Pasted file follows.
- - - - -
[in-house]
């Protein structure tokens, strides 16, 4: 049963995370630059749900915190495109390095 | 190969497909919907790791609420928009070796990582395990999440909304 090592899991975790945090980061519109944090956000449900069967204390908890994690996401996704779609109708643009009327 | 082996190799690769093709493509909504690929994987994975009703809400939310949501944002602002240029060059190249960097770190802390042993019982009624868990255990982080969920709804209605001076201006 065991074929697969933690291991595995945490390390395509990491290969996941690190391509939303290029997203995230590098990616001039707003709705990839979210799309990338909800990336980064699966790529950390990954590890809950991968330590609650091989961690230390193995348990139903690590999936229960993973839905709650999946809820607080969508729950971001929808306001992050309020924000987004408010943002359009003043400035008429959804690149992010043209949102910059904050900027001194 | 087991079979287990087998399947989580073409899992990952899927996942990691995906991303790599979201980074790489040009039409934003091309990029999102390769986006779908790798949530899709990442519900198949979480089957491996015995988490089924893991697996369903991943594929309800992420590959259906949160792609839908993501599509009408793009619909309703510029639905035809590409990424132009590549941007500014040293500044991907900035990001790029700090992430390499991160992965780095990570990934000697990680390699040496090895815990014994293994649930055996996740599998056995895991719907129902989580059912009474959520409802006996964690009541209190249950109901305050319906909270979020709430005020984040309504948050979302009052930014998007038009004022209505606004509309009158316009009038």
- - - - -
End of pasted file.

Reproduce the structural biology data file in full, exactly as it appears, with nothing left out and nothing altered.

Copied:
[in-house]
């Protein structure tokens, strides 16, 4: 049963995370630059749900915190495109390095 | 190969497909919907790791609420928009070796990582395990999440909304 090592899991975790945090980061519109944090956000449900069967204390908890994690996401996704779609109708643009009327 | 082996190799690769093709493509909504690929994987994975009703809400939310949501944002602002240029060059190249960097770190802390042993019982009624868990255990982080969920709804209605001076201006 065991074929697969933690291991595995945490390390395509990491290969996941690190391509939303290029997203995230590098990616001039707003709705990839979210799309990338909800990336980064699966790529950390990954590890809950991968330590609650091989961690230390193995348990139903690590999936229960993973839905709650999946809820607080969508729950971001929808306001992050309020924000987004408010943002359009003043400035008429959804690149992010043209949102910059904050900027001194 | 087991079979287990087998399947989580073409899992990952899927996942990691995906991303790599979201980074790489040009039409934003091309990029999102390769986006779908790798949530899709990442519900198949979480089957491996015995988490089924893991697996369903991943594929309800992420590959259906949160792609839908993501599509009408793009619909309703510029639905035809590409990424132009590549941007500014040293500044991907900035990001790029700090992430390499991160992965780095990570990934000697990680390699040496090895815990014994293994649930055996996740599998056995895991719907129902989580059912009474959520409802006996964690009541209190249950109901305050319906909270979020709430005020984040309504948050979302009052930014998007038009004022209505606004509309009158316009009038």